“Right on cue, after blockbuster Q3 fundraising that breaks national records for amount raised over D incumbents, the DCCC comes out with a polling memo that defies science,” Mace campaign manager Mara Mellstrom told JI. “This race is a toss-up and all interested parties are acting accordingly… Believe your eyes — not a selectively leaked hack poll designed to scare money away at the close.”
Mace raised $2.3 million in the third quarter of 2020, while Cunningham raised $1.8 million. This gives Mace a cash on hand advantage going into the final month of the election — Mace has $1.7 million on hand compared to Cunningham’s $1.2 million, The State reported.
Knotts characterized Mace as having failed to “articulate her clear vision,” according to Knotts.
“She did not have a breakout moment in the debates,” Knotts said. “She had some bright spots… [but] I think Cunningham certainly held his own.”
Knotts also noted that Cunningham has solidified his support among college-educated suburbanites in the district, who are proving to be a key constituency for Democrats nationwide this cycle.
This support also “bodes well” for Democratic Senate candidate Jaime Harrison and Vice President Joe Biden in this year’s surprisingly competitive statewide races, Knotts said.
Harry Reid pulls no punches with his political predictions
Since he retired from the Senate four years ago, Harry Reid has watched with dismay as the chamber he inhabited for three decades has deteriorated into what he regards as a cauldron of incivility.
The 80-year-old Nevada-born Democrat, who ended his run in 2017 as his party’s leader in the Senate— and served for eight years, from 2007 to 2015, as Senate majority leader — blames the Republican Party.
“I don’t think it was bad when I left,” he told Jewish Insider in a recent phone interview from his home in Las Vegas, where he now lives with his wife, Landra Gould. “What has happened is Republican senators have been dismal failures, as far as I’m concerned, because they’re lap dogs for [President Donald] Trump.”
Still, Reid sees an upside to this dynamic as November 3 comes into view. “It’s going to be a change election,” he predicted, charging that the GOP has badly damaged its reputation in cozying up to the president, whose popularity has waned as he goes up against Democratic nominee Joe Biden. “I think Trump’s going to be beaten.”
The former senator, who has kept a close eye on the national political scene notwithstanding his absence from Washington, envisions a Democratic sweep in which the party maintains control of the House and picks up a majority in the Senate.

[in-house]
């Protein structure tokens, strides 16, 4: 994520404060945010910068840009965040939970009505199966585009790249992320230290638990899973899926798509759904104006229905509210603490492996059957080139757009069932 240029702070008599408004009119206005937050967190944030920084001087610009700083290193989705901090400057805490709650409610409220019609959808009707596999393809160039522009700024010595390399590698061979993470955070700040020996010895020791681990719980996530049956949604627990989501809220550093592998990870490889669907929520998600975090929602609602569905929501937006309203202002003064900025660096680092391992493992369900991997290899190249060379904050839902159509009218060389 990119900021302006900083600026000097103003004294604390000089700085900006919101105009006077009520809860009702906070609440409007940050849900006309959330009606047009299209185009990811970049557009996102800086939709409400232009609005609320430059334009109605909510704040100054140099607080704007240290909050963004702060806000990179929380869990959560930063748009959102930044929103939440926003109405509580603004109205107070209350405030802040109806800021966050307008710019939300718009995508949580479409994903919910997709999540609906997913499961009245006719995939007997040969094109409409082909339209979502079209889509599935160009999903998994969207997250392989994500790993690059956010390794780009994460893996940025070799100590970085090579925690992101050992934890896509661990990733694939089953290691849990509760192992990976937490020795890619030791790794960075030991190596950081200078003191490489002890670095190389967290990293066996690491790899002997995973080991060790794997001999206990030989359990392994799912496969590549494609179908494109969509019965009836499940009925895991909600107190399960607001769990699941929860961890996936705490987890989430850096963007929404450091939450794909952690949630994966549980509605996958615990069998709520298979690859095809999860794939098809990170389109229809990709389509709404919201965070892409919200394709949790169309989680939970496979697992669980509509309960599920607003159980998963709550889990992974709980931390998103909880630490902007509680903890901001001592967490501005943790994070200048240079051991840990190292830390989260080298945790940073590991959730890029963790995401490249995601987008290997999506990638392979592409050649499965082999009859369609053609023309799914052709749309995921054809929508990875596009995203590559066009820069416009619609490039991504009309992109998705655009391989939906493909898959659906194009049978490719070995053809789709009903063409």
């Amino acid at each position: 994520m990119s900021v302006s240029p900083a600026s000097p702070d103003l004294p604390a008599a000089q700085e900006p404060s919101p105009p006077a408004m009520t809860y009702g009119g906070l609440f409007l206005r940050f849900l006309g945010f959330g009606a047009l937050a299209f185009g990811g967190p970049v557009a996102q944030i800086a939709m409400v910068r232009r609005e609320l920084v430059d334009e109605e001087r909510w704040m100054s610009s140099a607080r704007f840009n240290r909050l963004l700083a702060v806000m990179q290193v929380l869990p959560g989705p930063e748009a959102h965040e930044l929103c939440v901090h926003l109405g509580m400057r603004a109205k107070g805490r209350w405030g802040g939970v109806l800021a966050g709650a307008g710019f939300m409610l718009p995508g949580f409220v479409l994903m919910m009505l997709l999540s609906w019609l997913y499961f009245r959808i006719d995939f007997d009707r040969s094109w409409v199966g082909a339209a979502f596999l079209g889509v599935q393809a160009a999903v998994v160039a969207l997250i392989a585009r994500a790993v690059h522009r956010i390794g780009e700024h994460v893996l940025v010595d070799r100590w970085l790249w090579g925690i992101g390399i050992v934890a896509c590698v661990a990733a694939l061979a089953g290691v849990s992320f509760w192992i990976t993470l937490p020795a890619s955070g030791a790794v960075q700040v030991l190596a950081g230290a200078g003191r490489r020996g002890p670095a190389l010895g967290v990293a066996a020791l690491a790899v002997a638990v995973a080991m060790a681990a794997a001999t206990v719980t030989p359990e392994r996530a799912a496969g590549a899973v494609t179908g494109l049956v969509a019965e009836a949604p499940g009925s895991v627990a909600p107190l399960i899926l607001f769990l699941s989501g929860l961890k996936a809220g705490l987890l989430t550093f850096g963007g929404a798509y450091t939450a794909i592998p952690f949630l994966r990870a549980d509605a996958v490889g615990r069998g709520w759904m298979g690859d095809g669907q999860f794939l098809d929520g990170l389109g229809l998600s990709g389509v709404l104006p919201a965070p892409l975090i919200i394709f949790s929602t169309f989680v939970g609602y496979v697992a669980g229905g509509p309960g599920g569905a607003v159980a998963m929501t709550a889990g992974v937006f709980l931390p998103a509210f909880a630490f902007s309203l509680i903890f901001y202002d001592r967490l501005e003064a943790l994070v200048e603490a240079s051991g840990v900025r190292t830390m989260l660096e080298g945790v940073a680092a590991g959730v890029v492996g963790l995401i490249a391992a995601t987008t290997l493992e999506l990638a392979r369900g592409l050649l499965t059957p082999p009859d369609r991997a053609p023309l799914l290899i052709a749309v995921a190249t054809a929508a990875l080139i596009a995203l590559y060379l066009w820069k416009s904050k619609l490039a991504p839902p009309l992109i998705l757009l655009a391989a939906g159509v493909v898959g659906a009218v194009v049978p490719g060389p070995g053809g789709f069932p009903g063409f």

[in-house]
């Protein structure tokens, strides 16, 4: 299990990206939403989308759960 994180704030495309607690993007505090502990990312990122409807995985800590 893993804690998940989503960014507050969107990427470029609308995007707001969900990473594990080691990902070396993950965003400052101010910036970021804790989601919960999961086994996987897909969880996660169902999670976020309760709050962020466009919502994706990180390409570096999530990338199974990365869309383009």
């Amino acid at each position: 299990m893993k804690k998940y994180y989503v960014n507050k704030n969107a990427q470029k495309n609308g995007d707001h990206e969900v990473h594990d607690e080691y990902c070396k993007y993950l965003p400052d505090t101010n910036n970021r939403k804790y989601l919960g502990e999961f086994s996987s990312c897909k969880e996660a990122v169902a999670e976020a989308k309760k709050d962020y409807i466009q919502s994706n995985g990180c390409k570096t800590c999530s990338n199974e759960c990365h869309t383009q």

“You’re going to see many down-ballot races decided in favor of Democrats,” Reid said, “just because people don’t like Trump.”
He believes that Sen. Cory Gardner (R-CO) will fall in Colorado, as will Sen. Thom Tillis (R-NC) in North Carolina, Sen. Steve Daines (R-MT) in Montana and Sen. Martha McSally (R-AZ) in Arizona. He is optimistic, too, that Sen. David Perdue (R-GA) will lose his seat in Georgia and that Dan Sullivan (R-AK) will be vanquished in Alaska.
As for Sen. Lindsey Graham (R-SC), who is currently engaged in a fight for his political life as Jaime Harrison, his Democratic challenger, outraises him at every turn?
“I hope he loses,” Reid said.
The outspoken Democrat and former amateur pugilist who is a member of the Nevada Boxing Hall of Fame has never been one to pull his punches. “People always know where I stood,” Reid said, “and where I stand.”
And in conversation with JI, Reid was in a spirited mood, despite the occasional cough, as he discussed the upcoming election. In 2015, Reid suffered an exercise accident that left him blind in his right eye, followed three years later by a pancreatic cancer diagnosis.
He says that he is now cancer-free, but according to a spokesperson, Reid is still undergoing chemotherapy treatment to keep the disease at bay. Nevertheless, he is staying busy. “I’m doing fine,” said Reid, who now co-chairs a public policy institute at the University of Nevada, Las Vegas, with former House Speaker John Boehner (R-OH).
Reid’s partnership with Boehner underscores his conviction that Democrats should reach across the aisle, along with his faith in a “strong, two-party system.” To this day, he maintains ties with his former colleague, Sen. Richard Shelby (R-AL), as well as the billionaire GOP donor Sheldon Adelson.
“I’ve known him so long, I knew him when he was a Democrat,” Reid said of Adelson, who is one of Trump’s most deep-pocketed backers. “I understand his politics have changed. I accept that. We have an agreement where he respects what I do, and I respect what he does. I don’t get involved in his politics, and I appreciate him staying out of mine. So I still keep in touch with him.”
But the senator is less forgiving of those who currently represent the GOP in D.C., even as some Republicans have sought to distance themselves from the president.